Thursday 4-12 morning weather
Slightly warmer temperatures are expected over the next two days. The next round of rain and thunderstorms will occur on Saturday due to a strong cold front.
Today and Tonight: More sunshine is expected on Thursday with highs reaching for the 80s. A shift to southeasterly winds of 5-10mph is expected. Mostly clear skies will carry into the overnight hours with lows stopping in the low 60s.
Up Next: Similar high temperature numbers are in store for Friday as the atmosphere begins to change. Onshore flow will result in some humidity and clouds coming back. In the return flow, a shower or two may develop late Friday. A strong cold front will work into the area early this weekend with a round of rain and thunderstorms. This system could result in gusty thunderstorms and a couple of inches of rain. The Storm Prediction Center has placed most of the WBRZ Weather Forecast Area in a 2 out of 5 "slight risk" for severe weather. This means within that area, one or two storms could turn severe with wind gusts exceeding 60mph and possibly a tornado.
The timeframe is beginning to narrow and it appears most of the action will occur around the middle of the day Saturday. The cold front will quickly work eastward by Sunday allowing sunshine and unseasonably cool temperatures for the end of the weekend into early next week.
As surface high pressure shifts to the east and winds turn around, temperatures will moderate into the 80s for Thursday and Friday. Return flow will also bring climbing dew points and it may feel stick by Friday afternoon and overnight into Saturday. In the meantime, an anomalously deep trough will move from the Pacific Northwest into the Midwest by Saturday morning taking on a neutral tilt. Ahead of the boundary on Friday, severe weather parameters are high but forcing is limited beneath a strong cap. Therefore, only a few showers, if that, are expected to develop. By the time the front arrives on Saturday and forcing increases, severe weather parameters are modest. CAPE values will be in the 1,500-2,000 j/kg range with 0-3km storm relative helicity between 150-250 m/s. The lifted index will be near -4°C. These values are indicative of instability and shear in a low end severe weather event. The current expectation is that a line of thunderstorms will be ongoing as it moves into the forecast area on Saturday morning. Cloud cover, pre-frontal showers and overnight cooling should limit instability somewhat as the storm arrive. For those reasons, widespread severe thunderstorms in southeast Louisiana and southwest Mississippi are not expected. Accordingly, historical analysis of the expected scenario shows the greater likelihood for severe thunderstorms in northeast Texas, north Louisiana, Arkansas on Friday and Mississippi and Alabama on Saturday.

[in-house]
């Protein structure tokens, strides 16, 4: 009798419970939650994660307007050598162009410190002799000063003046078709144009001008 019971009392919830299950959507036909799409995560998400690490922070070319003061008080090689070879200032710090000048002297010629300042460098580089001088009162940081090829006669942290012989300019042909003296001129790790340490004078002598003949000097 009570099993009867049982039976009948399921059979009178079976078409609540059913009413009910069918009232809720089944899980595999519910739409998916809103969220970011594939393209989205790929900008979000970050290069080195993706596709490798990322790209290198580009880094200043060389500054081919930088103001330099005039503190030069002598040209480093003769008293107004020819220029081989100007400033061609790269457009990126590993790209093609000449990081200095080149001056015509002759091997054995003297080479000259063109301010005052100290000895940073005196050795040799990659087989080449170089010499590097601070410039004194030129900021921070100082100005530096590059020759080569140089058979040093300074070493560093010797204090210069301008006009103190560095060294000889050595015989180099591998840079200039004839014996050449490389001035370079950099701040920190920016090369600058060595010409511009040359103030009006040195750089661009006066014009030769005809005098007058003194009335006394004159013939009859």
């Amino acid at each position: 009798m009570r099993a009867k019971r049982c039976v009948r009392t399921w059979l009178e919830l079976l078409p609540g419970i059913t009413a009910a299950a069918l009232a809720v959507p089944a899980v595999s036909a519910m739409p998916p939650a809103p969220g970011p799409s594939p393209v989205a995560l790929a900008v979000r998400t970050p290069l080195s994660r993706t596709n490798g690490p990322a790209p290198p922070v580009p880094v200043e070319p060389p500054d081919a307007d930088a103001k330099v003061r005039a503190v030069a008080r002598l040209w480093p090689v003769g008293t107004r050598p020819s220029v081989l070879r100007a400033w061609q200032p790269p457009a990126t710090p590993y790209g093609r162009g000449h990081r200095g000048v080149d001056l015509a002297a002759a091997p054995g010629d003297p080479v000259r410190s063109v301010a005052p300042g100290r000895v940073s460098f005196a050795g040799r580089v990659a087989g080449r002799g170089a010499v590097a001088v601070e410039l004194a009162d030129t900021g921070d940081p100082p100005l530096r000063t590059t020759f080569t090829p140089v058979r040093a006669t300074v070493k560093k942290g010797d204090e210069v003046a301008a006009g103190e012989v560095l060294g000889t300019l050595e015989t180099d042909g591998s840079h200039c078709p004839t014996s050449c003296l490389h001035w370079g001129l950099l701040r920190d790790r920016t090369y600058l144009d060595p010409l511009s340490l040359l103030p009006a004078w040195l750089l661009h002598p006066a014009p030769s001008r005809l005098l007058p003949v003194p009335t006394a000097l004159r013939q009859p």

The Storm Prediction Center has outlined much of the forecast area with a “slight risk” of severe thunderstorms on Saturday. Similar to previous events, a squall line with damaging wind gusts would be the most likely threat although a tornado spinning up along the line is always possible. Perhaps more so than the last several fronts, heavy rain may be a concern this time. Precipitable water values will be in the top 10 percentile for the time of year and nearly unidirectional vertical wind profiles may result in a slow moving batch of rain and thunderstorms along the front with some training possible. Forecast models give potential of up to four inches of precipitation. Timing of this event is becoming a bit more clear with the GFS slowing down to agree with the ECMWF and Canadian models on a Saturday frontal passage—most likely in the late morning or early afternoon hours. The cold front and trough will rapidly move east on Sunday allowing skies to clear out and temperatures to fall. Cool and dry weather is anticipated through Monday.
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